Joe: That’s pretty awesome. So Chris, I know that we have a bunch of topics that we’re going to talk about. Part of it is how to get clients to fall in love with you and part of it is, we’re going to get into is about relationship building and how to build human connections..

So tell us about the blog. How did that come about? The blog is photoboothtraining.com correct?

Chris: Yes. That’s correct.

Joe: The time you started it, why you want to start it, how you started it and where is it going?

Chris: Sure, I think these educational series are awesome because it’s one thing to go out and buy a photo booth, but then you’ve got this thing sitting in the living room or your office and it’s a matter of okay now, how am I going to fill my calendar, how am I going to get my phone to ring, my email inbox to fill up with people who want this rental. So thankfully, the company that I bought mine from years ago did provide some training like this. Not as advanced though, these free webinars are great.  When I started out I was trying to search around for, how do I market this thing, how do I get people to find it, how do I get people to reach out to me and to really want to rent this thing so I can fill up my calendar. I couldn’t really find a resource in the form of a long form written blog. So now that I have some years of experience and success, I decided this past summer to start my own blog and help people out who are in the same boat as I was.  Some people struggle with how to market their own local company.  So that’s why I started photoboothtraining.com to kind of fill that void for a long form written blog that’s consistent.  There were a few blogs out there but nobody was posting every week, it seems like the ones that were there were kind of quit after a month or so.  I’m trying to fill that space and people are responding well.  Hopefully in the future, I’ll start a membership type on the site or offer products about marketing.

Joe: That’s great. I think one of the things people don’t realize I mean, you’re doing a blog about training for photo booths but any of us can do blog and create content for ourselves. How have you found that beneficial when you start creating content? I know it’s a little off the topic here but, how do you find it as a business owner in your field? How does the blog work for you? Do you find it being the substance that you need, you find it hard creating content?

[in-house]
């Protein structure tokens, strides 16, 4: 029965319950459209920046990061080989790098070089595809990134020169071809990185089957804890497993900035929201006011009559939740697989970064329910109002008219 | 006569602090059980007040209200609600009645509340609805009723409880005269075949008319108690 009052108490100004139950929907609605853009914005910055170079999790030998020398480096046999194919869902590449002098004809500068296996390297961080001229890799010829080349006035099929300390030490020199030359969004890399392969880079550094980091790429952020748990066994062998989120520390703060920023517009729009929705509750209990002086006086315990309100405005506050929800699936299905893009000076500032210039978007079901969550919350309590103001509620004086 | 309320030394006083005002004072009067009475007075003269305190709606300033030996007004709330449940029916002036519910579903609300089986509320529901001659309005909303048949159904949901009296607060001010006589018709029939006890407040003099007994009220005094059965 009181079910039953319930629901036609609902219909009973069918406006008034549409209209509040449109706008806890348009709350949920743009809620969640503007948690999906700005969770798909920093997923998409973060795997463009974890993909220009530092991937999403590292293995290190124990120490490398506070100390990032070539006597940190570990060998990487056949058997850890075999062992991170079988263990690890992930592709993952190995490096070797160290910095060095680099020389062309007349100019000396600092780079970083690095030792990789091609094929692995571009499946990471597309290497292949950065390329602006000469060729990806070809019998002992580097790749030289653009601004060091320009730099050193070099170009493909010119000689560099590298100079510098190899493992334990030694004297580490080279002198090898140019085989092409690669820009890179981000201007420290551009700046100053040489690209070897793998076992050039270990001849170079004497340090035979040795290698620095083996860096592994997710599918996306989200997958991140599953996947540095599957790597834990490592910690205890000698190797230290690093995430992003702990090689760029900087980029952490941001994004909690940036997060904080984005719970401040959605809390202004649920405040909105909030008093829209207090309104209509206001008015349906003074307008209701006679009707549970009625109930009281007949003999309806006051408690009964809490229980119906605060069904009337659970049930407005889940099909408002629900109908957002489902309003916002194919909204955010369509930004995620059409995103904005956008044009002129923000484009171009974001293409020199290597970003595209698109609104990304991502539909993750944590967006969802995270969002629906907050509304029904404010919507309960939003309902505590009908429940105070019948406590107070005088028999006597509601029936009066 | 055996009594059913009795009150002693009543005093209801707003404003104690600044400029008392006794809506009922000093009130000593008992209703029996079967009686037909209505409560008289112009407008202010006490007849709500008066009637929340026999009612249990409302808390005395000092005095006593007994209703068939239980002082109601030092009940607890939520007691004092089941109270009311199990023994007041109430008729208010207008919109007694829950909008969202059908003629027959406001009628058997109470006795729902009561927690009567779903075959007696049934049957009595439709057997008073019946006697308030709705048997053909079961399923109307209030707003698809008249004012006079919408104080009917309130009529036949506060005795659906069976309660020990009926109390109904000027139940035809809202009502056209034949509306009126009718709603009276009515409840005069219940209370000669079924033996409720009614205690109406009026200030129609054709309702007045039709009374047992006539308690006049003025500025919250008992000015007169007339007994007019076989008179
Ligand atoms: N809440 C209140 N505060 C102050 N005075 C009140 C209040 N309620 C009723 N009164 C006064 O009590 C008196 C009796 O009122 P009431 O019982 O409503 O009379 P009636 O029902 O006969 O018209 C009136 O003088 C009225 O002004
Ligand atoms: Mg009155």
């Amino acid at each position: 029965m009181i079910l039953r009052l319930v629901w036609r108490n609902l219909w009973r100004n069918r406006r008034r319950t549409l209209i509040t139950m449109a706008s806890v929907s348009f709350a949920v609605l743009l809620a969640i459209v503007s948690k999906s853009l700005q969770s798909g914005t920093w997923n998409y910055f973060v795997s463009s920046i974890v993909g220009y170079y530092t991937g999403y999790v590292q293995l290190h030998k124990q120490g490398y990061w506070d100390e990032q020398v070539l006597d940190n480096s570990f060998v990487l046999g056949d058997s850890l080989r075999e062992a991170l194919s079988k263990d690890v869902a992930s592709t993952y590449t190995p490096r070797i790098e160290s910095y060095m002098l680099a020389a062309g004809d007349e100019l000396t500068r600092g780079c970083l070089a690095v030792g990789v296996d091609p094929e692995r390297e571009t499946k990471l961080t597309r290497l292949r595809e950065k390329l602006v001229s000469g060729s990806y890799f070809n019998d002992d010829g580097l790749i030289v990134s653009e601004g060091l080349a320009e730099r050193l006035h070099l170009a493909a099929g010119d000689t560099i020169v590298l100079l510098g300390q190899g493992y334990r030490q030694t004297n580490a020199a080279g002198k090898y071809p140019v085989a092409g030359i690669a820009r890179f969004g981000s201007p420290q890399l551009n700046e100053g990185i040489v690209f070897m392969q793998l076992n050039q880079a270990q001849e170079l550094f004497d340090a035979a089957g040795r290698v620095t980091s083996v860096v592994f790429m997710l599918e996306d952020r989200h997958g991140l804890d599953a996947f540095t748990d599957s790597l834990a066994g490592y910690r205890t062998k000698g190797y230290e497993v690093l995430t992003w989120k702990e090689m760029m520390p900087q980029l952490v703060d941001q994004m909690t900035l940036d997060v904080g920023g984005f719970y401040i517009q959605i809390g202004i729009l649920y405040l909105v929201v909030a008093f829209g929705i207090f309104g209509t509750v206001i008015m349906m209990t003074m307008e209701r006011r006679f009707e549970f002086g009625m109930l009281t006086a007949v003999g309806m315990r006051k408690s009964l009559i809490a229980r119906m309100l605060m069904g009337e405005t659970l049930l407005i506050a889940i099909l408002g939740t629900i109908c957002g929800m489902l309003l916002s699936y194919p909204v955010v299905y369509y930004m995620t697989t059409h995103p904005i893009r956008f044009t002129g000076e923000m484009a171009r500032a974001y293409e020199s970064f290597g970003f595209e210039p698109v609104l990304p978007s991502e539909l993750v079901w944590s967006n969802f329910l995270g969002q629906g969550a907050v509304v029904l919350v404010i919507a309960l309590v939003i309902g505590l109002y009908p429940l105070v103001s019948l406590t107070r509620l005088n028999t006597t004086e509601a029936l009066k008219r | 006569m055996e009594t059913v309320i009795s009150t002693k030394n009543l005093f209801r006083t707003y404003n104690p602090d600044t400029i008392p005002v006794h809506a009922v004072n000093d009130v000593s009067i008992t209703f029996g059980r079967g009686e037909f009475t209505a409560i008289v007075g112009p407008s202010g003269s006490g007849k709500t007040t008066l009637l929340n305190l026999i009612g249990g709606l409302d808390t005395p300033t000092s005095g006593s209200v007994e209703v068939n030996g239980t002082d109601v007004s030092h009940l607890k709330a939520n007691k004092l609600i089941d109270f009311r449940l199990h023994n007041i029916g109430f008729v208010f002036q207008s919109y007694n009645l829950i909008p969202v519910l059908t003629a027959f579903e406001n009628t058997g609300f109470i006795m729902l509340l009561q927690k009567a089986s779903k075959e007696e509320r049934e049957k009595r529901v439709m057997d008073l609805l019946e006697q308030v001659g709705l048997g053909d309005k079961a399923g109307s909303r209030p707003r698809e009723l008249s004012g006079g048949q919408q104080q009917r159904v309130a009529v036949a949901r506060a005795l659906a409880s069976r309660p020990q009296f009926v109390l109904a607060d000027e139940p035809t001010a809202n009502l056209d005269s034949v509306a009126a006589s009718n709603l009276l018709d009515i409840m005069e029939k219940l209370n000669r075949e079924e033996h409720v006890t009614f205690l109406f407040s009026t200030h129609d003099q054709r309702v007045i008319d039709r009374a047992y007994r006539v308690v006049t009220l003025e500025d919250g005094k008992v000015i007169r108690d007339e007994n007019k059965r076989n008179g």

Chris: No, I mean I wouldn’t blog about anything I didn’t have great knowledge of personally. So I felt like I had so much to say and it continues to flow, there are endless topics.  Speaking of blogs, I think all local photo booth owners throughout the country, throughout the world, you should have a blog on your photo booth rental website, just get it out there. It will establish you as a local authority on photo booths. It establishes you as the go to guy. I think that’s an important thing that when customers come to your site, they can see that this person knows what they are talking, they are the authority in this area.

Joe: Absolutely, I think having content today is king, having content even if you’re a photo booth owner, creating a story for every event that you do, mentioning people and maybe posting a few photos. It’s important because it shows also a personal connection that you should be having with people.  That kind of leads me now into what we’re wanting to talk about which is the biggest issue for most of the photo booth owners, whether they’re people who are starting out or you know startup companies or someone who’s adding it to an existing business a DJ, or a photographer, is building the client list.

How do you build relationships, to build the leads, to build those customers?

Chris: Sure, this business I think more than others, is event based industry, is so relational. It’s all about who you know, it’s all about the relationships that you establish.  Whether it be event planners, venue owners. When you’re out there at events, make it a point to start talking to every other vendor that’s there. Speak to the DJ, speak to the event planner, speak to the florist, the caterers, and just make sure you meet everybody, exchange cards. Because the referrals that will come back to you are so valuable. Those are the most beneficial leads and that you don’t have to pay for them. You don’t have to put out a Facebook Ad, or Google Ad for those.  I see other vendors will be out there and they will just stay in their own space and not talk to anybody. That’s a mistake, you’ve got to reach out to people and just talk about the business. Even though we’re in different areas of the business, but overall, we are in the same sort of business.

Joe: I totally understand that this is a business where interaction is key and I think photo booth own is fun in a way. Where else can you go to event and not have to worry, you set up your photo booth, you have a good time, and you go home.

Alright, so that’s the one way of building relationships, you know paraphrase a little bit, is networking with those other people around. What if you’re a new owner and you really don’t have any connections, you don’t know anyone in the wedding business, you don’t know event planners, you don’t know where to start. Where can someone start to build relationships?